Phil: World War Z, written by Max Brooks, is a very clever book. Written entirely in the past tense, it describes the ten-year long Zombie war as a series of individual accounts related to the author, a UN executive who has previously written the official report on the war. The idea is that these would have been in this report but were instead published in book form as they were too casual for an “official” publication.
Starting with a doctor who treats “Patient Zero” at the start of the outbreak, we hear from an ordinary soldier who fought in the failed American “Last Stand” at Yonkers, a South African who comes up with a practical but horrifying strategy to fight the zombies, the US general who takes control of the reconfiguring of society to fight back and survive along with many others.
Being an oral history, we don’t get to know everything. For example, no one explains where the virus that caused the zombies to rise up comes from. There are hints that it originated in China as a military programme but that’s never explicitly stated. There’s also an event called “the great panic” where it is hinted that a US newsreader finally tells the truth about the zombies on air – previously news had been suppressed – but while it’s alluded to, we never get any details, just the results.
Along the way, different countries handle things in their own way. Israel abandons the Palestinian territories and shuts the rest of the world out. The US goes typically gun-ho in a completely ineffective way initially. This is truly multi-national story.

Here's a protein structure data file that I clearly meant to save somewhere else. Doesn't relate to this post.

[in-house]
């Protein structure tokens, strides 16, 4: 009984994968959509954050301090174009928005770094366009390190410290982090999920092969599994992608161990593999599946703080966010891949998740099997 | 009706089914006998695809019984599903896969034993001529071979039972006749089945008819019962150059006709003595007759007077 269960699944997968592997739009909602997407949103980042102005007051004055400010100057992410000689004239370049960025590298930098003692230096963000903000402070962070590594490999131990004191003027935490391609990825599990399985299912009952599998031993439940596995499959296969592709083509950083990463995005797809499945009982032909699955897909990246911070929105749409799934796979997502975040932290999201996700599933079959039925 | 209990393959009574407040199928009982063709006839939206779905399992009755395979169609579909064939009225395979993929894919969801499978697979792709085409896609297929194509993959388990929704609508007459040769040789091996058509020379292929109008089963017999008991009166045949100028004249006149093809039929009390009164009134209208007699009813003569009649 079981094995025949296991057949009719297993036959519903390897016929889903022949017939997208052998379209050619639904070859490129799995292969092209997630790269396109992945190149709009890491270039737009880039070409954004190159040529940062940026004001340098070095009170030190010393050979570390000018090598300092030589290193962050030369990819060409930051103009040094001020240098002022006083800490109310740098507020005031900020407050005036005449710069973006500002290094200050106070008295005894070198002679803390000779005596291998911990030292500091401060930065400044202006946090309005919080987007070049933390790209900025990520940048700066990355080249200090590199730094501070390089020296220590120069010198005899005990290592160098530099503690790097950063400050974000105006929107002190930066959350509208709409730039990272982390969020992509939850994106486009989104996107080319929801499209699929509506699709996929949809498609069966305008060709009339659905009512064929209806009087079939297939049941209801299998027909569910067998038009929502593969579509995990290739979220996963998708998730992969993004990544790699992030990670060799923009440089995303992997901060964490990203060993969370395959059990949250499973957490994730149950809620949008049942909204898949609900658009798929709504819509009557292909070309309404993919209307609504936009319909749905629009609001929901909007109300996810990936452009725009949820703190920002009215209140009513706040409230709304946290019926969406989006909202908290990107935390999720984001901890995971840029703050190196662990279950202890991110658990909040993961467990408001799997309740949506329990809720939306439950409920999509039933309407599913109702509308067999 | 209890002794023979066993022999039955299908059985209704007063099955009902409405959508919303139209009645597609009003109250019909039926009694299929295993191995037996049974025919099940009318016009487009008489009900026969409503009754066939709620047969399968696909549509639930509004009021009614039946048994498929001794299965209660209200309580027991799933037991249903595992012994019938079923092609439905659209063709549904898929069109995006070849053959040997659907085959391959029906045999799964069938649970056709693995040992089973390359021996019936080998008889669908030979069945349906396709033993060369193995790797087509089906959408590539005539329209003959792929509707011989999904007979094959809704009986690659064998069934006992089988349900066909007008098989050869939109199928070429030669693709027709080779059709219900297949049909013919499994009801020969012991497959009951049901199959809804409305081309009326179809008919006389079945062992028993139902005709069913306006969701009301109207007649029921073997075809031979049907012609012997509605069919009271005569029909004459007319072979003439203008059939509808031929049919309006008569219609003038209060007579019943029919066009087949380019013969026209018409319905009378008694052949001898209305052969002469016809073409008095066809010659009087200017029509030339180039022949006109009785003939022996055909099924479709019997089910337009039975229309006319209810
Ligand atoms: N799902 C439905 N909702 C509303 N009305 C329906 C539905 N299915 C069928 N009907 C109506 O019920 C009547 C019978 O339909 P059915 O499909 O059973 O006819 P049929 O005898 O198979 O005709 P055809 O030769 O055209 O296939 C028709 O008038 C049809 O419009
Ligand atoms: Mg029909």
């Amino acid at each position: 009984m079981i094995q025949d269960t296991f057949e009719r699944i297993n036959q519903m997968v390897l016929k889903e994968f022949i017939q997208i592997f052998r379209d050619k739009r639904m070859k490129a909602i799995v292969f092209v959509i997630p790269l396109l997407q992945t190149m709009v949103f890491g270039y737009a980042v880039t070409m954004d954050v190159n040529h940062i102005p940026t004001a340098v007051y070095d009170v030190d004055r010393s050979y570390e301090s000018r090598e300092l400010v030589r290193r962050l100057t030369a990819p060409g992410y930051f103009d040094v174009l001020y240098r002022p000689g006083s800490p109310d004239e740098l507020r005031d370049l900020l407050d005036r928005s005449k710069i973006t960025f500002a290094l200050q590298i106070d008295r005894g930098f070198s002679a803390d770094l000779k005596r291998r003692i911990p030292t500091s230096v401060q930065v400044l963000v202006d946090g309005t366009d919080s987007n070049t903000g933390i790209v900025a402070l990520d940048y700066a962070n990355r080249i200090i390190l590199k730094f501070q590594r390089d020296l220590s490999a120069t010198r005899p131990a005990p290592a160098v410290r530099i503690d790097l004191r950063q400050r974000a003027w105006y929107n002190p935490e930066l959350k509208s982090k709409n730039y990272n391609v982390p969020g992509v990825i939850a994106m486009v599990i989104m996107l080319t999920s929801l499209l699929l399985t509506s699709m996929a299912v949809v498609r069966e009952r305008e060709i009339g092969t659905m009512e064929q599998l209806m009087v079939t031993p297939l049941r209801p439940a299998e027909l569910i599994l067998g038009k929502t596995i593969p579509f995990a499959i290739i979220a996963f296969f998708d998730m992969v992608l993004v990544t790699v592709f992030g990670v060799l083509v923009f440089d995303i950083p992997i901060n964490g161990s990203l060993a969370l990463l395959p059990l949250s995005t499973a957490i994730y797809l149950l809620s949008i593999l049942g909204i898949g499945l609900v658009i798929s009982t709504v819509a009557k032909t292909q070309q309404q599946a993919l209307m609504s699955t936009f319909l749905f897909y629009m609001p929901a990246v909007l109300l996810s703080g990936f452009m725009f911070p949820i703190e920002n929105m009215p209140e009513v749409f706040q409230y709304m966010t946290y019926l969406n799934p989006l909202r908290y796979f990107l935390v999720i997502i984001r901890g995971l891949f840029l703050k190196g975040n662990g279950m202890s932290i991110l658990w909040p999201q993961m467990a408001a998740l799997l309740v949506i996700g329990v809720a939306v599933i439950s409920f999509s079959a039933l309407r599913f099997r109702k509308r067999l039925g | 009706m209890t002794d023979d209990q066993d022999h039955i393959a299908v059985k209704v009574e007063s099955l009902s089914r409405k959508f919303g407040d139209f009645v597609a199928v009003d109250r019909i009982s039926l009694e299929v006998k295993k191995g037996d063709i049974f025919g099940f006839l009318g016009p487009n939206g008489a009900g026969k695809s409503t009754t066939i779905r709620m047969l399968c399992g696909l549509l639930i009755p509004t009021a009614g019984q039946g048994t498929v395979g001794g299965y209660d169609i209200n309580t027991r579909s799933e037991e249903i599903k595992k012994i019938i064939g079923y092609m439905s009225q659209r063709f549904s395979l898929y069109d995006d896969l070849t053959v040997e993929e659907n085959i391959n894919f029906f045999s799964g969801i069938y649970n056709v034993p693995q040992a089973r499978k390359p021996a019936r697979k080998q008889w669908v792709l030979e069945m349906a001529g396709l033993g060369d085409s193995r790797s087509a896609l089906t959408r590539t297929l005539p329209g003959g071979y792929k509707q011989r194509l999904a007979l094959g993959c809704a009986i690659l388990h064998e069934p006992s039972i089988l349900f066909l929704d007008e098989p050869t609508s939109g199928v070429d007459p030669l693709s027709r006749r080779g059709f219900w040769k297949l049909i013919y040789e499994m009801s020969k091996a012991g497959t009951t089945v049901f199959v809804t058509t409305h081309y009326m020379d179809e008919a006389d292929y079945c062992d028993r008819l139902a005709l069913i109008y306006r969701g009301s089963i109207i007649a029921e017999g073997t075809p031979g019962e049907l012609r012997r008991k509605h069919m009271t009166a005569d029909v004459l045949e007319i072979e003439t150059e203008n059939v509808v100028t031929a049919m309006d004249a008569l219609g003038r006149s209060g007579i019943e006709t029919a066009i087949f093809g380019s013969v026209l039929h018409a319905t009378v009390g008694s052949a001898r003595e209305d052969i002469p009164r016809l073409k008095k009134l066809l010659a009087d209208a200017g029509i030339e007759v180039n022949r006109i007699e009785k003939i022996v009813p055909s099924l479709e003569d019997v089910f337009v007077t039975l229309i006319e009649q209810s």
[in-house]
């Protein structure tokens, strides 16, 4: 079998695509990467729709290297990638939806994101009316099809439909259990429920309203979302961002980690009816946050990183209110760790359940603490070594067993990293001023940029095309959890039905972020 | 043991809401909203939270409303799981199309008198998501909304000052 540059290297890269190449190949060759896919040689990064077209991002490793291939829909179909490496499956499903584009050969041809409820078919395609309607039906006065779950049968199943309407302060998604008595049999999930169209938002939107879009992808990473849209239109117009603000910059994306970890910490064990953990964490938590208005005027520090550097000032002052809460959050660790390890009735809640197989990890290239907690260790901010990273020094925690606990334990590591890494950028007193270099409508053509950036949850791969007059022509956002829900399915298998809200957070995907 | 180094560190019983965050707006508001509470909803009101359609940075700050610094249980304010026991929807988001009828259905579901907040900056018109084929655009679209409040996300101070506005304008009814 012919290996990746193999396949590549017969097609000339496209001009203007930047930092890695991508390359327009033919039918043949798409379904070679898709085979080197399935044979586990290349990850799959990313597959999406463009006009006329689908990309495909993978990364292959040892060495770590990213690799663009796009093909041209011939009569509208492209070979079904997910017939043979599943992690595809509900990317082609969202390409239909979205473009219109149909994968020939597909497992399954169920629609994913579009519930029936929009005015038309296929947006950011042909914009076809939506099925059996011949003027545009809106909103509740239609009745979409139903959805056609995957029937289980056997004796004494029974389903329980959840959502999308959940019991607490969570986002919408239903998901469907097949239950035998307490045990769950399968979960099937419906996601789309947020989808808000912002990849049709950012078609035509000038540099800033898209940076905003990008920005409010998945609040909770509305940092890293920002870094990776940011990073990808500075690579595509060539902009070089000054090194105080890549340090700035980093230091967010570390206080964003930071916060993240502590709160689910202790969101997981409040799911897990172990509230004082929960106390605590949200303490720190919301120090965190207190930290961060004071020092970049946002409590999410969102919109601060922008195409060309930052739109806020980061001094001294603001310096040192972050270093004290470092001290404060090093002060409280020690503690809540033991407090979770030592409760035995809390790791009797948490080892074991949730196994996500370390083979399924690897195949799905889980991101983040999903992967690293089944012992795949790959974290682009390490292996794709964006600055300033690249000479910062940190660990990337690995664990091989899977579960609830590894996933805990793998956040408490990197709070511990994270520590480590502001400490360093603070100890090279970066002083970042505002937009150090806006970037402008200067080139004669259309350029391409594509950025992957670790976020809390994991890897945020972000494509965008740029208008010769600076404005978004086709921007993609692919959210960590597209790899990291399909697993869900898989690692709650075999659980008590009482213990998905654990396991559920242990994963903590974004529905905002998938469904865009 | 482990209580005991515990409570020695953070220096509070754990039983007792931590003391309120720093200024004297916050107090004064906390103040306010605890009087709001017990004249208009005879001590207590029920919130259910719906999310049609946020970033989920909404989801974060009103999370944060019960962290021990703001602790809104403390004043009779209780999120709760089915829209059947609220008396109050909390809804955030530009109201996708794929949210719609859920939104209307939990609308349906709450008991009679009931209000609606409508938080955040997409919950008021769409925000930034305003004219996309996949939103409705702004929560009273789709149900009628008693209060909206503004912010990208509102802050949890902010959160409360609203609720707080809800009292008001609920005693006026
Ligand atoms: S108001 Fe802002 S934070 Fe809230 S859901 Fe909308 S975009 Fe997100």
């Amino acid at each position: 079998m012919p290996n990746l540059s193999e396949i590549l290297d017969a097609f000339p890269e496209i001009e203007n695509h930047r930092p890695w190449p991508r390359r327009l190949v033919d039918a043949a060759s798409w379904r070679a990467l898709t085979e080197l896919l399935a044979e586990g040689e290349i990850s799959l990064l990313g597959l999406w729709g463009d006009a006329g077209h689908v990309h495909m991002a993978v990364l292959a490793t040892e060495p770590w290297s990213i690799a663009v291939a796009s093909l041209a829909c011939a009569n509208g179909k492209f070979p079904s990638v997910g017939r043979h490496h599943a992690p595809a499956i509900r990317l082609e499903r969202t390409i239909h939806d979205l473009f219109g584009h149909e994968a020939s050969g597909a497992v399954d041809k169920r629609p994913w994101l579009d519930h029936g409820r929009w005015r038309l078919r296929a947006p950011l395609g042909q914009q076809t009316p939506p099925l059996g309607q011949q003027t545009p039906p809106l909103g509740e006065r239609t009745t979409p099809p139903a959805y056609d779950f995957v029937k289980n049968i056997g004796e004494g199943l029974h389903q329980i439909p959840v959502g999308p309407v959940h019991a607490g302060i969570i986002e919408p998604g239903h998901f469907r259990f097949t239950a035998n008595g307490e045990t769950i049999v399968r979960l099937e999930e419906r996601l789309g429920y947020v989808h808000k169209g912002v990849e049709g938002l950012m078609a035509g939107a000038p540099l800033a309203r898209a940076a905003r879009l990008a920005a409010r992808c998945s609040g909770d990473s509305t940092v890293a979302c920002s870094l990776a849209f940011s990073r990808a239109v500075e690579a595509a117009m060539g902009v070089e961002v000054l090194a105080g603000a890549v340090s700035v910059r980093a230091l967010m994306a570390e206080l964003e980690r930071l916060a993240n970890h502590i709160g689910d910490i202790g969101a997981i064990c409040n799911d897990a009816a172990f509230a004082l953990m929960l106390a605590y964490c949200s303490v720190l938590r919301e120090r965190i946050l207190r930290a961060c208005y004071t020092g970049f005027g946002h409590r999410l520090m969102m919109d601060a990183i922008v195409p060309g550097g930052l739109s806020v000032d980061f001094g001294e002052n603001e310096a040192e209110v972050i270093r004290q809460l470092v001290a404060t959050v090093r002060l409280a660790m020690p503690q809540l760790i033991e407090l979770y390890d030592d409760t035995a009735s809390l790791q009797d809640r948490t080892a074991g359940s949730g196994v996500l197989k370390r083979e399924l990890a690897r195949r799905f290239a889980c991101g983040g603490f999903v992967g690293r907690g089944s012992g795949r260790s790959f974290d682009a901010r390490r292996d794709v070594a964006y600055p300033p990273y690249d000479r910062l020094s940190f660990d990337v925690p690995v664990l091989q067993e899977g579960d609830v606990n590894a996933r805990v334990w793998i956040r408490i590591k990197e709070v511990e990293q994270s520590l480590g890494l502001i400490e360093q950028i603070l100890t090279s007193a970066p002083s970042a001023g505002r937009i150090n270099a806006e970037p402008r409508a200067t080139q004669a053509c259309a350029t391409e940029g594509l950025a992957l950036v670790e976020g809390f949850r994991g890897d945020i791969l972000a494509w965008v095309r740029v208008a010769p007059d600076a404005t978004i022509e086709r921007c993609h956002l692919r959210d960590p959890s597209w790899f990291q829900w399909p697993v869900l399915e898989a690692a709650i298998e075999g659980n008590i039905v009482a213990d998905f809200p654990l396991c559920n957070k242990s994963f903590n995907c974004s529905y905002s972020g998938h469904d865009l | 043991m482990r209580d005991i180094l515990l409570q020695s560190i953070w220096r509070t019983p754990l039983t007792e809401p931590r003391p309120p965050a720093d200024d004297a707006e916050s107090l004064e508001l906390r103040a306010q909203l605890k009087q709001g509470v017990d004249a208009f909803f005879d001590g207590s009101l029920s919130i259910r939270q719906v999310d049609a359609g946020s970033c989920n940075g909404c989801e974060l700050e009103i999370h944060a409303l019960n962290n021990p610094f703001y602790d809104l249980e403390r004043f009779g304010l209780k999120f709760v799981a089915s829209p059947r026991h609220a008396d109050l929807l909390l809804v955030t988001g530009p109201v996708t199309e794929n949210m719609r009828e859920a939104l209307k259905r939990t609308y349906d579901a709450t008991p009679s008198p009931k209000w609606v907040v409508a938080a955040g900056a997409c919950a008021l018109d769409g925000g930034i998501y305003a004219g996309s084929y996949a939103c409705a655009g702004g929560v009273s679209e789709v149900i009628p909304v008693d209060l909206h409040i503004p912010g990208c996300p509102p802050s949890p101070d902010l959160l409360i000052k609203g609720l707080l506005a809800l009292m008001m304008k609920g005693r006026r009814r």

Now, you might suggest that zombies are a stupid enemy – completely preposterous in fact, but that doesn’t make them any less entertaining. There’s also an allegory with current events. Were Ebola or SARS to spread dramatically, how would nations react to the threat? More to the point, how would society react? How would you handle such a threat?
The book plays everything straight and works well because of it. Fastidious research and realistic assumptions from the author make a fundamentally silly idea work brilliantly. The idea of a series of verbal accounts from different points of view is inspired. Maybe it’s been done before, but I don’t recall it. A fascinating read.